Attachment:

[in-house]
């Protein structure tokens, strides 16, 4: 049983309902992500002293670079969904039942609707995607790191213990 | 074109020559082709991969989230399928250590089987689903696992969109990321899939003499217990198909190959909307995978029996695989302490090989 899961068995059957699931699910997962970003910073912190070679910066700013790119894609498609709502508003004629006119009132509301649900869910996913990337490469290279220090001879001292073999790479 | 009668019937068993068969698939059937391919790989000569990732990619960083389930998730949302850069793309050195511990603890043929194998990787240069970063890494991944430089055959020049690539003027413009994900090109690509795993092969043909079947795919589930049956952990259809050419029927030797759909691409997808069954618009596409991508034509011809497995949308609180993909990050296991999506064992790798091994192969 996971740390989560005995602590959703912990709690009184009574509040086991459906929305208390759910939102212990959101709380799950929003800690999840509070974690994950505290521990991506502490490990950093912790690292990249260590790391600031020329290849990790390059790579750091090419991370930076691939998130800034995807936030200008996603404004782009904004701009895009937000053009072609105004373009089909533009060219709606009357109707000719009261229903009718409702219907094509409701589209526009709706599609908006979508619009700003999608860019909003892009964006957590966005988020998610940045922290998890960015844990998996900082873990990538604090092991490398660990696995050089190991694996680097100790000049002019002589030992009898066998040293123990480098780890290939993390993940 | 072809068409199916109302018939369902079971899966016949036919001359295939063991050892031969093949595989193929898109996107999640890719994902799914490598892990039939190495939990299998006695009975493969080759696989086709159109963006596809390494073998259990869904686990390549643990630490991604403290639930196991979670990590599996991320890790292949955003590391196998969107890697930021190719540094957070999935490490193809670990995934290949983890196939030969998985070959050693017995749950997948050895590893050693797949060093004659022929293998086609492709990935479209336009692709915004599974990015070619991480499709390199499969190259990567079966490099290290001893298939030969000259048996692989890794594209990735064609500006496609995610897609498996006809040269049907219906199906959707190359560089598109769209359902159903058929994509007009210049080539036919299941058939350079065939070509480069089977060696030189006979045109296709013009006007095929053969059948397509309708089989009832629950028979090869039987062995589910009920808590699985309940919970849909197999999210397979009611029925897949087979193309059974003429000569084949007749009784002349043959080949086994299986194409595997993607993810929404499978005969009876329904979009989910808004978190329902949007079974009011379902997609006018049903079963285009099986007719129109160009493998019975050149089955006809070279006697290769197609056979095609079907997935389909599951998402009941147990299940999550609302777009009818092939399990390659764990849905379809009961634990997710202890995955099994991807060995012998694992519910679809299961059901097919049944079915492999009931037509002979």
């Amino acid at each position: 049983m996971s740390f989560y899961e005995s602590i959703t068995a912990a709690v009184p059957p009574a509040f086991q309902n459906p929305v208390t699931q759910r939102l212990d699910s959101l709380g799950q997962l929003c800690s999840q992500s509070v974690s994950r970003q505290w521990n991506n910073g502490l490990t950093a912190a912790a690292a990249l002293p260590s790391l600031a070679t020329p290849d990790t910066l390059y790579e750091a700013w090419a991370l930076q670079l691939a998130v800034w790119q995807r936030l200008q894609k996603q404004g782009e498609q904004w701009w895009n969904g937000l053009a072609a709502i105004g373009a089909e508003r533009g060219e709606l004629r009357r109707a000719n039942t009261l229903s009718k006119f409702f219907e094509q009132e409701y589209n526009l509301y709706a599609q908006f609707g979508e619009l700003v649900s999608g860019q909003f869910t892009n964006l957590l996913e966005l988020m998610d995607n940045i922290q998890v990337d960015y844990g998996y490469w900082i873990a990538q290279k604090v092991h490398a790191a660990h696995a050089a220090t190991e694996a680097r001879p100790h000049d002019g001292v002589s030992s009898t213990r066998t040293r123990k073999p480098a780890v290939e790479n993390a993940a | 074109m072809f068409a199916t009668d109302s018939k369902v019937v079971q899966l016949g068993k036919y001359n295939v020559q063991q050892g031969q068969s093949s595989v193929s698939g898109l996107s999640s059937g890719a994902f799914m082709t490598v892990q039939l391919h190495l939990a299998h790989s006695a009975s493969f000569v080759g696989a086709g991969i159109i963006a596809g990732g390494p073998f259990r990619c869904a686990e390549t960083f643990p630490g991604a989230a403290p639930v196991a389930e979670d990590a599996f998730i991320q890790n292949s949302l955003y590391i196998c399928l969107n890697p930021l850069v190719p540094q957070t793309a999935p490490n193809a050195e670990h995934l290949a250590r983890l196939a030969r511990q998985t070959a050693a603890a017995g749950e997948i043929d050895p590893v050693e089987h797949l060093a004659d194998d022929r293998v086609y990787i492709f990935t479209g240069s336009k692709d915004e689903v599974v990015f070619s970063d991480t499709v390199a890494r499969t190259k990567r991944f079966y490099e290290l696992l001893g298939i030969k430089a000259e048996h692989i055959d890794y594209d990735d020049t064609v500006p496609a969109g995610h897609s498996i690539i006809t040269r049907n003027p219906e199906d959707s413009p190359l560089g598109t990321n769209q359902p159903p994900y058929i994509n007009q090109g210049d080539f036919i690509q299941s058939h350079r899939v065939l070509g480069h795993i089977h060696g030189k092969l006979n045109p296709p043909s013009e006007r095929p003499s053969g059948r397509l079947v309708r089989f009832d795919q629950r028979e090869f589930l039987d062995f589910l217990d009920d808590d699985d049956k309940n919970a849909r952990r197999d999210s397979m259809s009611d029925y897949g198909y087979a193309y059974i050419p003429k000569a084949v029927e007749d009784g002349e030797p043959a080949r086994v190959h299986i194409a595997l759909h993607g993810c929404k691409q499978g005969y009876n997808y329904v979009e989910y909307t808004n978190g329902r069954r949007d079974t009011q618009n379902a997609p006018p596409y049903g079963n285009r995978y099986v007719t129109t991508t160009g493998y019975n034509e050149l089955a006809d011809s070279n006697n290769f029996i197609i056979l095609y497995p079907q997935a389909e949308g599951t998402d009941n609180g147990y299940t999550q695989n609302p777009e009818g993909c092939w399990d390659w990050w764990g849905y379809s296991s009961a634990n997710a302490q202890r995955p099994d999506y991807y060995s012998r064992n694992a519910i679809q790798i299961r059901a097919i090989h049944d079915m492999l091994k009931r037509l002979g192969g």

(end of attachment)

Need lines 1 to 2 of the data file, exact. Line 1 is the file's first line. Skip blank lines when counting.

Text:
[in-house]
């Protein structure tokens, strides 16, 4: 049983309902992500002293670079969904039942609707995607790191213990 | 074109020559082709991969989230399928250590089987689903696992969109990321899939003499217990198909190959909307995978029996695989302490090989 899961068995059957699931699910997962970003910073912190070679910066700013790119894609498609709502508003004629006119009132509301649900869910996913990337490469290279220090001879001292073999790479 | 009668019937068993068969698939059937391919790989000569990732990619960083389930998730949302850069793309050195511990603890043929194998990787240069970063890494991944430089055959020049690539003027413009994900090109690509795993092969043909079947795919589930049956952990259809050419029927030797759909691409997808069954618009596409991508034509011809497995949308609180993909990050296991999506064992790798091994192969 996971740390989560005995602590959703912990709690009184009574509040086991459906929305208390759910939102212990959101709380799950929003800690999840509070974690994950505290521990991506502490490990950093912790690292990249260590790391600031020329290849990790390059790579750091090419991370930076691939998130800034995807936030200008996603404004782009904004701009895009937000053009072609105004373009089909533009060219709606009357109707000719009261229903009718409702219907094509409701589209526009709706599609908006979508619009700003999608860019909003892009964006957590966005988020998610940045922290998890960015844990998996900082873990990538604090092991490398660990696995050089190991694996680097100790000049002019002589030992009898066998040293123990480098780890290939993390993940 | 072809068409199916109302018939369902079971899966016949036919001359295939063991050892031969093949595989193929898109996107999640890719994902799914490598892990039939190495939990299998006695009975493969080759696989086709159109963006596809390494073998259990869904686990390549643990630490991604403290639930196991979670990590599996991320890790292949955003590391196998969107890697930021190719540094957070999935490490193809670990995934290949983890196939030969998985070959050693017995749950997948050895590893050693797949060093004659022929293998086609492709990935479209336009692709915004599974990015070619991480499709390199499969190259990567079966490099290290001893298939030969000259048996692989890794594209990735064609500006496609995610897609498996006809040269049907219906199906959707190359560089598109769209359902159903058929994509007009210049080539036919299941058939350079065939070509480069089977060696030189006979045109296709013009006007095929053969059948397509309708089989009832629950028979090869039987062995589910009920808590699985309940919970849909197999999210397979009611029925897949087979193309059974003429000569084949007749009784002349043959080949086994299986194409595997993607993810929404499978005969009876329904979009989910808004978190329902949007079974009011379902997609006018049903079963285009099986007719129109160009493998019975050149089955006809070279006697290769197609056979095609079907997935389909599951998402009941147990299940999550609302777009009818092939399990390659764990849905379809009961634990997710202890995955099994991807060995012998694992519910679809299961059901097919049944079915492999009931037509002979």